Season of Peace Reflection for 9/20

Now there are varieties of gifts, but the same Spirit; and there are varieties of services, but the same Lord; and there are varieties of activities, but it is the same God who activates all of them in everyone. To each is given the manifestation of the Spirit for the common good. To one is given through the Spirit the utterance of wisdom, and to another the utterance of knowledge according to the same Spirit, to another faith by the same Spirit, to another gifts of healing by the one Spirit, to another the working of miracles, to another prophecy, to another the discernment of spirits, to another various kinds of tongues, to another the interpretation of tongues. All these are activated by one and the same Spirit, who allots to each one individually just as the Spirit chooses.

For just as the body is one and has many members, and all the members of the body, though many, are one body, so it is with Christ.

Reflection: Discernment is a serious, spiritual task, and one entirely consistent with our historic Presbyterian ethos of public responsibility for the common good. It is both personal, involving our God who “alone is Lord of the conscience,” and communal, involving the church as a community of moral discourse, shaped in the Reformed tradition by an understanding of covenant. Discernment involves clear perception of facts and our relation to them, for the sake of faithful action.

There is a fruitful paradox at the heart of discernment: on the one hand, if discernment is to be genuine, it cannot have predetermined outcomes; on the other hand, we never come to discernment with a blank slate, but must always bring ourselves, our values, and our experiences. Authentic discernment involves a fresh encounter with the Spirit of the Living Christ.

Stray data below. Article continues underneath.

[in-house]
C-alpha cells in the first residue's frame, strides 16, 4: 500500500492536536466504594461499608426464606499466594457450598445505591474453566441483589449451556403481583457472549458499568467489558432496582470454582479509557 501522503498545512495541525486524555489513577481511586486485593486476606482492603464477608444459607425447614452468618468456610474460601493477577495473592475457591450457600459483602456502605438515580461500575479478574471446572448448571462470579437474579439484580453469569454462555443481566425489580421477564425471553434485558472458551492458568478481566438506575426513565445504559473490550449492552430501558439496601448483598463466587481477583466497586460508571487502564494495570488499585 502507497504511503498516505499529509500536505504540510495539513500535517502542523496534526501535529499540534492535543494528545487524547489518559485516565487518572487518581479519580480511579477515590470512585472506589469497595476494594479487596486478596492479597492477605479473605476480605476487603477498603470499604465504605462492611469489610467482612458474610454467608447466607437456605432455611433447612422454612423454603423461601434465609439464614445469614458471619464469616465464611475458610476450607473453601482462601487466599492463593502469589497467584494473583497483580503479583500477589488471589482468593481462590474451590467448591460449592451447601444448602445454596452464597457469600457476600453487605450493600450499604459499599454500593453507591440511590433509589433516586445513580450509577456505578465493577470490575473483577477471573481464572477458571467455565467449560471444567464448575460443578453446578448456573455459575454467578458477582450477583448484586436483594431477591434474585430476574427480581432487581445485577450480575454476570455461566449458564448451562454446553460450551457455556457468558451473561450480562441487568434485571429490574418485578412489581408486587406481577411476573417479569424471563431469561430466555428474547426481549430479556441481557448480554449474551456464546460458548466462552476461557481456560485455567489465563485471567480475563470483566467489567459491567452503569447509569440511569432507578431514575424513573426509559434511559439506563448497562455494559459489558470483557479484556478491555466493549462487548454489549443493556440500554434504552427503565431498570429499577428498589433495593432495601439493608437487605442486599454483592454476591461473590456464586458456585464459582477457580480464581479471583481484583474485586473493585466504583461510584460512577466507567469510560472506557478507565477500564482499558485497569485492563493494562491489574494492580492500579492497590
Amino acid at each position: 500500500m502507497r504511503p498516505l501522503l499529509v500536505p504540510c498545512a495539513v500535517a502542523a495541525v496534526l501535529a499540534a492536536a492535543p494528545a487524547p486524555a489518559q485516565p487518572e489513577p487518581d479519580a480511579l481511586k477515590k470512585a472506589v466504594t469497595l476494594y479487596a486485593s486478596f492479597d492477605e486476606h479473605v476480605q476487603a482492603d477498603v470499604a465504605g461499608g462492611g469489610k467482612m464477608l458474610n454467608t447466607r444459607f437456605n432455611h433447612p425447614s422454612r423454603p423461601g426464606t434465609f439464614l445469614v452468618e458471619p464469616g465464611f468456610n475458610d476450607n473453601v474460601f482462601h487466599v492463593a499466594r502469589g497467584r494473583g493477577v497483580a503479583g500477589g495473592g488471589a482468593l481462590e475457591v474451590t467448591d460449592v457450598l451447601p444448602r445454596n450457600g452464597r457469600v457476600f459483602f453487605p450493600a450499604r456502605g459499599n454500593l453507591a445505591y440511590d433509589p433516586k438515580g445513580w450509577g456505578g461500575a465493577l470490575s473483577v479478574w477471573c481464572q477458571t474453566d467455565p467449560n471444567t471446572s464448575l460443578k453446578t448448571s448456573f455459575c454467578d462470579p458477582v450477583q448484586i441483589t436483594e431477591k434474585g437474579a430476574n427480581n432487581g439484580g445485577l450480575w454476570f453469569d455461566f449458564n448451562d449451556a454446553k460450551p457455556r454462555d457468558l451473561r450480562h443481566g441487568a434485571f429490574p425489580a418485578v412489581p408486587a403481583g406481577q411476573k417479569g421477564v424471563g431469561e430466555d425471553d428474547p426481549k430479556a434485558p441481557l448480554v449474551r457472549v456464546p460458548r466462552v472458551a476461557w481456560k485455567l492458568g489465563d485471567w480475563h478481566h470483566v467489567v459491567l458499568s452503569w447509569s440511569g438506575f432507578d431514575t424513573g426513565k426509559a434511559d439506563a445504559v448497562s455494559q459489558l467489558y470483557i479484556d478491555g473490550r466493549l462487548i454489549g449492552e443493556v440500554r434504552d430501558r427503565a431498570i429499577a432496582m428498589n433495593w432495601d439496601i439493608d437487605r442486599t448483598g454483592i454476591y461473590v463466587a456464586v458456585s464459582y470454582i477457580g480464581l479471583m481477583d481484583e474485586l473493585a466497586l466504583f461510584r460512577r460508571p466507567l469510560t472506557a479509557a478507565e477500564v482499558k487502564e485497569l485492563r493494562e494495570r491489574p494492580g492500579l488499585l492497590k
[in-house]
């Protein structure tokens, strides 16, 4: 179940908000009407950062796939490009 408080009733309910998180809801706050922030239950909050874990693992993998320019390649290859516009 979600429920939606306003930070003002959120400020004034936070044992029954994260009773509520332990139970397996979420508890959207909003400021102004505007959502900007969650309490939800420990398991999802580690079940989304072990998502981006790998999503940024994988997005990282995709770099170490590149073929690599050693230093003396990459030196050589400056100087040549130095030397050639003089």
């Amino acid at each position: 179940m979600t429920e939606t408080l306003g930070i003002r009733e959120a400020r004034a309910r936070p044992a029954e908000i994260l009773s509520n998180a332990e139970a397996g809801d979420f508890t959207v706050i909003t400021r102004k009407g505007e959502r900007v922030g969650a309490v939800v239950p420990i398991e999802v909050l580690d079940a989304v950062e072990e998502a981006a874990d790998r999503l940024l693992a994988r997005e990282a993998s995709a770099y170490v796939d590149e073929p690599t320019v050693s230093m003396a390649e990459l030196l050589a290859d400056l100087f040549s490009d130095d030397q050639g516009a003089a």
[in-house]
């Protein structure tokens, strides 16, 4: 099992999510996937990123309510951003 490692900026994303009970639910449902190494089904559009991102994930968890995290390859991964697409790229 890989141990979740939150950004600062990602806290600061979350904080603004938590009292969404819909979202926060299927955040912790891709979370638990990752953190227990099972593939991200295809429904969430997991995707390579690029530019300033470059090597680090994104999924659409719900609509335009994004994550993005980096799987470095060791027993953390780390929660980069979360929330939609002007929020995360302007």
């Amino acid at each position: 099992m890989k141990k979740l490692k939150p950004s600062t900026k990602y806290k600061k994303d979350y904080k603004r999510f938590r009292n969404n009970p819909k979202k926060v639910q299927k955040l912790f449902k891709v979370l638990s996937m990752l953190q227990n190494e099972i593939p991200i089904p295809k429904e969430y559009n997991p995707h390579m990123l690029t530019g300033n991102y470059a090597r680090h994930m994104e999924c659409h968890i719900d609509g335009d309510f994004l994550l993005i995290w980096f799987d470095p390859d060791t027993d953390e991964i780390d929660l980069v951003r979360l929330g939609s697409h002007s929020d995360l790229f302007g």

So while nonviolence is a clear option to be presented, our discernment process is open-ended. The outcome of this process is not predetermined. Nor do we expect all Presbyterians to agree with even a consensus view of the best approaches to different kinds of violence and conflict. Yet, just as individual members bring their own experience and conviction, so the faith that we share brings with it a tradition and wisdom about how to live out the gospel of Jesus Christ.

Question for discernment: What spiritual gift(s) do you have, and how are you using your gift(s) to further the common good?

Prayer: Generous God, we thank you for the gifts you have given us through the Holy Spirit. Help us to use them for the common good of all. As members of one body, may we together discern how to live out the gospel of Jesus Christ in a world wracked with conflict and violence.

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